These are great fun to have students improvise in and/or make little compositions in. Teachers really ought to do more of this, as research clearly shows that students who play/sing/listen to a WIDE variety of scales & modes understand major/minor tonality a lot better than those who play/sing/listen to the usual mix in our culture of 80% major/20% minor keys.
You can find more information/ideas related to this on the page that summarizes the conclusions/recommendations of my doctoral research:
Also, I've written little songs for children in just about every mode. You can listen for free (MP3 format) & download several free songs in sheet music format, at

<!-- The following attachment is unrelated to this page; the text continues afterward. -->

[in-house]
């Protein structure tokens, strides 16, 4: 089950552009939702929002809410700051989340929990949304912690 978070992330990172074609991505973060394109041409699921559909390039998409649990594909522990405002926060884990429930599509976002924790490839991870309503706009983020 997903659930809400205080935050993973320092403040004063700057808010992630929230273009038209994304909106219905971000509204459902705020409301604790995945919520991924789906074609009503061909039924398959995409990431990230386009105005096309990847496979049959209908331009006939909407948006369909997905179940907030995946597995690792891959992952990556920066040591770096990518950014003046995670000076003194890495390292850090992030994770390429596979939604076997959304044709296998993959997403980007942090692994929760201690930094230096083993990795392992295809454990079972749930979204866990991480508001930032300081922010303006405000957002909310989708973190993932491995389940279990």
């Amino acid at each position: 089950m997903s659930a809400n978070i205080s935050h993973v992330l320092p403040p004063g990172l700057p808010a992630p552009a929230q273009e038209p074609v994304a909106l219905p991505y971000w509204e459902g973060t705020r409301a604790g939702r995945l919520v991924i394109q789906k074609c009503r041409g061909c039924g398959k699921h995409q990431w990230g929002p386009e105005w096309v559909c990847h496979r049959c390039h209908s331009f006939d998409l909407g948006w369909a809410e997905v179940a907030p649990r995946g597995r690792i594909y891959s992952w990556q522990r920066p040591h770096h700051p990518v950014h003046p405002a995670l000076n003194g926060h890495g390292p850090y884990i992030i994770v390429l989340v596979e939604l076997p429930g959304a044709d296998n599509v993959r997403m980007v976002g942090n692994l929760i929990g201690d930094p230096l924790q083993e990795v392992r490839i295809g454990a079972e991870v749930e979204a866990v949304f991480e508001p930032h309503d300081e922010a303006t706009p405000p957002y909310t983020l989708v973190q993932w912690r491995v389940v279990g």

-- Brent Hugh (firstname.lastname@example.org), March 09, 2001.
There's a book I use with my students put out by Myklas Music Press called, "In the Mode." Yeah, I know...anyway it has pieces in all the modes.
The modes begin on each degree of a major scale. They are: 1-Ionian; 2-Dorian; 3-Phrygian;4-Lydian; 5-Mixolydian; 6-Aeolian; 7-Locrian.
-- robin (email@example.com), March 09, 2001.
Does anyone know about the method:
if the key signature is with sharps, to find the key the music is in, look at the last sharp, and then one letter up from that is the key it's in.
With flats, look at the flat before the last flat, and that is the key it is in???
-- Zeldah hanson (firstname.lastname@example.org), July 19, 2001.